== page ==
As the echoes of Monday’s International Court of Justice (ICJ) continued to reverberate in Santiago and Lima, Presidents Ollanta Humala and Sebastián Piñera of Peru and Chile met on the sidelines of the CELAC (Community of Latin America and Caribbean States) summit in Havana in a show of unity.
As some question marks began to crop up about the implementation of the ICJ’s decision and politicians on both countries made strong declarations, Humala and Piñera met for over an hour and issued a joint statement that evoked a spirit of cooperation that matched the overarching themes of the CELAC summit.
However Peruvian politicians insisted that the ICJ’s decision was already in effect and that implementation had to go ahead immediately. In fact, Peruvian war and research vessels on Tuesday entered the area of the sea awarded to Lima that had previously been considered international waters by Chile. President Humala himself reportedly spoke to the captains of the ships and monitored their progress.
Meanwhile, Chile’s agent to the ICJ, Alberto van Klaveren, argued that Peru had to first amend its Constitution to bring it in line with the statutes of the Convention of the Sea, as specified by the ICJ’s ruling. In response, the President of the Peruvian Congress, Fredy Otárola, said to local media that the ICJ’s decision did not in any way call for any modifications to any existing Peruvian legislation.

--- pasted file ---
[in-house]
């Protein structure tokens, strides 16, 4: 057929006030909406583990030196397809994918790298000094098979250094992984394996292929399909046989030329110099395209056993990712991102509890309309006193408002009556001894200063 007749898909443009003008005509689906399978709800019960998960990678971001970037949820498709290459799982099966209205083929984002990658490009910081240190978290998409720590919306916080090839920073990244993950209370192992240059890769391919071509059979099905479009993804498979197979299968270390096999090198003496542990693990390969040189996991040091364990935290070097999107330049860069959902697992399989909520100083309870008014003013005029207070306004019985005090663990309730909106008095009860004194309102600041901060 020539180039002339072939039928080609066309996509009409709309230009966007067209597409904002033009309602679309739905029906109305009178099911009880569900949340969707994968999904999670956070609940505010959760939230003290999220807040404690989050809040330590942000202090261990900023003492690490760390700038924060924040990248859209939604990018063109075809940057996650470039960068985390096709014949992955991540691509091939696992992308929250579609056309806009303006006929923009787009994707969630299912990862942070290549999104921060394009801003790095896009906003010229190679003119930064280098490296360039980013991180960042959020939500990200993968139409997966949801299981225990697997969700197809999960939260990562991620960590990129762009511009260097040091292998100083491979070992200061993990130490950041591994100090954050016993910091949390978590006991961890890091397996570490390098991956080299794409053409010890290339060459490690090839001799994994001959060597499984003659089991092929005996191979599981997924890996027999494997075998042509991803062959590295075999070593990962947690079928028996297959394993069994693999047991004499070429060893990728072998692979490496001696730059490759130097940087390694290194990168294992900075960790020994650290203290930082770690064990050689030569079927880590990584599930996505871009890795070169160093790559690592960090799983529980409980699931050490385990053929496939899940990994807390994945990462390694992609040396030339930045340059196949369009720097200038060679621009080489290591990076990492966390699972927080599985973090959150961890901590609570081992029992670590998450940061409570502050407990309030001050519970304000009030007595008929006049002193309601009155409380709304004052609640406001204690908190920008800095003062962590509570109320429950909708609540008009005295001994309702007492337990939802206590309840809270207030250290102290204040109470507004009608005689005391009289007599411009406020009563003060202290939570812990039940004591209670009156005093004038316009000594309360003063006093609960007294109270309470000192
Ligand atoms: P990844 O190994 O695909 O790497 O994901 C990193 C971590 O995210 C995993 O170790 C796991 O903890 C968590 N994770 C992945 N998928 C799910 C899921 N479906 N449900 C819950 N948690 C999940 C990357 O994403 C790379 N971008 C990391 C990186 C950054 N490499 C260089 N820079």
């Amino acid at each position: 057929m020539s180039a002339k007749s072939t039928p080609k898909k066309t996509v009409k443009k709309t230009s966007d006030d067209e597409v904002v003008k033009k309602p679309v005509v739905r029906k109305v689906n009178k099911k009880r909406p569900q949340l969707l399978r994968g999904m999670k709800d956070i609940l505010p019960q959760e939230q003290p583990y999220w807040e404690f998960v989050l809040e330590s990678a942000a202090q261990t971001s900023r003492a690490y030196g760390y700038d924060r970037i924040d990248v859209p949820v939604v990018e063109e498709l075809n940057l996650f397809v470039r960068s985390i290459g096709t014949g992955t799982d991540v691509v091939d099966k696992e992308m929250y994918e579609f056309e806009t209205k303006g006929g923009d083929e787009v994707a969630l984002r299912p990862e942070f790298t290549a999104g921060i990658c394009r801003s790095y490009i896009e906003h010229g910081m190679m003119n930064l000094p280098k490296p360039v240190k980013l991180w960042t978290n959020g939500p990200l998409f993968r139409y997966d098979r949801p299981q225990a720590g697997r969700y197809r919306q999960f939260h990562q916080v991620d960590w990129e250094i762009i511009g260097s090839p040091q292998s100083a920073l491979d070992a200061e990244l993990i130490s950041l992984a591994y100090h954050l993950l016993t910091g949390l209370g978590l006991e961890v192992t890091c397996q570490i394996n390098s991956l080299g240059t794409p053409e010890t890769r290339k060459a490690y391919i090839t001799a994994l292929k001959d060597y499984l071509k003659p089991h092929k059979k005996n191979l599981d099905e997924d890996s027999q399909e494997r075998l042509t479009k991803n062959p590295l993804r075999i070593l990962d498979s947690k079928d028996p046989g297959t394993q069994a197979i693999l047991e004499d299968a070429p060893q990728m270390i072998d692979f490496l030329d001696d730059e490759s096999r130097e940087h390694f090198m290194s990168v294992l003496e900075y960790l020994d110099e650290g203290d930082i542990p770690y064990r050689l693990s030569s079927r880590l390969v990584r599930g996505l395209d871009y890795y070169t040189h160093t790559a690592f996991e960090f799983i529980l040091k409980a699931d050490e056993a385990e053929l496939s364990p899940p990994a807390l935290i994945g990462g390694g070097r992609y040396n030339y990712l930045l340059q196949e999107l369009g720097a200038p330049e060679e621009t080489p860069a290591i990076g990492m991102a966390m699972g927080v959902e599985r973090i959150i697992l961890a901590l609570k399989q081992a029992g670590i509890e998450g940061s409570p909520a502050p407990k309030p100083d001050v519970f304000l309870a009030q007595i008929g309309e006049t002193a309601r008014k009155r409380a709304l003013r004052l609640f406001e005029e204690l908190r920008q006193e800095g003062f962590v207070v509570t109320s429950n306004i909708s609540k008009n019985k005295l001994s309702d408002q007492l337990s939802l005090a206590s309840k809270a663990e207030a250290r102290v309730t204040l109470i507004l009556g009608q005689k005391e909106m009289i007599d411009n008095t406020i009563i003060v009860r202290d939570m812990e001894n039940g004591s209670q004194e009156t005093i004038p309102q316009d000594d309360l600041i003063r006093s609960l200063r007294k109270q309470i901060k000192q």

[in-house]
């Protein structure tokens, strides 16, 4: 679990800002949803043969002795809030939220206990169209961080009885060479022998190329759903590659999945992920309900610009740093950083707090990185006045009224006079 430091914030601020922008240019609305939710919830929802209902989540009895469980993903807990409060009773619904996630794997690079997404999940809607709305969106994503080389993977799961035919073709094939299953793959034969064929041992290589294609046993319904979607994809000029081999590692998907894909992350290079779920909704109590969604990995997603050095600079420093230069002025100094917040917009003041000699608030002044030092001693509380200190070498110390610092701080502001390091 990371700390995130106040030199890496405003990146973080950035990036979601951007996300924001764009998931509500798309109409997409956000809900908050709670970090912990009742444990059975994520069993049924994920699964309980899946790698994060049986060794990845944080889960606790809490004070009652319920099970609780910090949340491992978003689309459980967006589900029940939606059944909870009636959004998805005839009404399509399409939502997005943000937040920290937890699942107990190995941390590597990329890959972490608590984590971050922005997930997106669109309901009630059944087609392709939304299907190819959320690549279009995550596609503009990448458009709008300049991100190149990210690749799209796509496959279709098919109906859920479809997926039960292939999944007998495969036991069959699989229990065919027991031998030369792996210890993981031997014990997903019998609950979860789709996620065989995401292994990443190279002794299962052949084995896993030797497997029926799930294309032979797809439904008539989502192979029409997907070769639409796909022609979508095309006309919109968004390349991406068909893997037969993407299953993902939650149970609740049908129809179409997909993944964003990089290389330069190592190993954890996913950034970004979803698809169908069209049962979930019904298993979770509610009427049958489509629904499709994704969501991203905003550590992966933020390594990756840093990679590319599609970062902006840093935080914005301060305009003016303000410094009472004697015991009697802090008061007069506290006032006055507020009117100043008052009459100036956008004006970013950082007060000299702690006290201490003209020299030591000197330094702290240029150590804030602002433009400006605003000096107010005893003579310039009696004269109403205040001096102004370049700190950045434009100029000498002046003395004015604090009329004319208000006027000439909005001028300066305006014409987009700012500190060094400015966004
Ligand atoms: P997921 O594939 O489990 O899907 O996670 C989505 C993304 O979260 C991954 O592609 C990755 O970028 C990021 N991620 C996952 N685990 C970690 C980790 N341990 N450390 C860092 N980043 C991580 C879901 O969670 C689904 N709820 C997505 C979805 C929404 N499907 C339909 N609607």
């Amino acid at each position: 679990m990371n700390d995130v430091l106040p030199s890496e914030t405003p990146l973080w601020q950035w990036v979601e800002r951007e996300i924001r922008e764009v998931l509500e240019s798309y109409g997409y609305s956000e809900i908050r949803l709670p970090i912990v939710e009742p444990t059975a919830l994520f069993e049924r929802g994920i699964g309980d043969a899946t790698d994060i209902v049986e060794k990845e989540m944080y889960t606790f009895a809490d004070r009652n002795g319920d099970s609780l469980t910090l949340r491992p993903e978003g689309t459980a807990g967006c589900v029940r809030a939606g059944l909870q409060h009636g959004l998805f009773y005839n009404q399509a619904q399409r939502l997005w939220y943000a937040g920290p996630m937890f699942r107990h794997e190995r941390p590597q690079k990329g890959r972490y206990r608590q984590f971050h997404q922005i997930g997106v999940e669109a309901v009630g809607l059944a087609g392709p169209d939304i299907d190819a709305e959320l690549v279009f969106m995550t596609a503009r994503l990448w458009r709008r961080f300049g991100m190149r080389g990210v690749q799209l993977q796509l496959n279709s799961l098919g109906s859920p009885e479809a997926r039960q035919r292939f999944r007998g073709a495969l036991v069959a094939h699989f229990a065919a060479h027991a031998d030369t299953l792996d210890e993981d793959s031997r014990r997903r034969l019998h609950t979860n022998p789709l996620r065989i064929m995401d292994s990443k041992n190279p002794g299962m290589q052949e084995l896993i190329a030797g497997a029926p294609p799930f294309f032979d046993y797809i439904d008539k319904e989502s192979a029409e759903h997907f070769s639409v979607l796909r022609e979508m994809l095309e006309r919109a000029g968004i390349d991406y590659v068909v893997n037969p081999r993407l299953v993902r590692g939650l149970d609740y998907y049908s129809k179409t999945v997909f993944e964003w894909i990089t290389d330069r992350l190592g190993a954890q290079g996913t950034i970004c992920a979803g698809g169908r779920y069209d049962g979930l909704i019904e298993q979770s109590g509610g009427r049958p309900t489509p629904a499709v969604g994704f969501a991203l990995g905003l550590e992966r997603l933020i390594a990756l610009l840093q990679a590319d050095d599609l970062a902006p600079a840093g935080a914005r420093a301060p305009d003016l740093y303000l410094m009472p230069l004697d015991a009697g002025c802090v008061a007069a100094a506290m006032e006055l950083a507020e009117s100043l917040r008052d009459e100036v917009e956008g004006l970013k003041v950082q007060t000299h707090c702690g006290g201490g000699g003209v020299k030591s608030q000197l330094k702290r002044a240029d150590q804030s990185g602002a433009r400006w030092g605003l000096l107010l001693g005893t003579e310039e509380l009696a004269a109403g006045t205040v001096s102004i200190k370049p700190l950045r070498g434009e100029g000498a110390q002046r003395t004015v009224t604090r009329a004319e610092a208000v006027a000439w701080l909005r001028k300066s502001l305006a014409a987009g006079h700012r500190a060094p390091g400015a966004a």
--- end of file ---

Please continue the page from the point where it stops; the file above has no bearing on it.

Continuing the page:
The differences in opinion are important because it affects the timetable for implementation of the ruling. While Chile has expressed its disagreement with the ruling but its willingness to implement it, it has also advised that the implementation cannot be immediate.
In a statement just as salomonic in intent as the ICJ ruling, Piñera and Humala called for a “gradual and timely” implementation for the decision in “good faith.”
They also announced that they will each participate in “2+2” meetings with their respective foreign and defense ministers to administer the implementation.
Piñera was accompanied by President-elect Michelle Bachelet during the meeting. Bachelet’s administration will be primarily responsible for the implementation of the agreement and so far her statements on the matter have mirrored Piñera’s stance.
Piñera and Humala finalized their statement by reaffirming their commitment to cooperation and expressed their wish that the ruling would help bury this uncomfortable and acrimonious element of their shared history.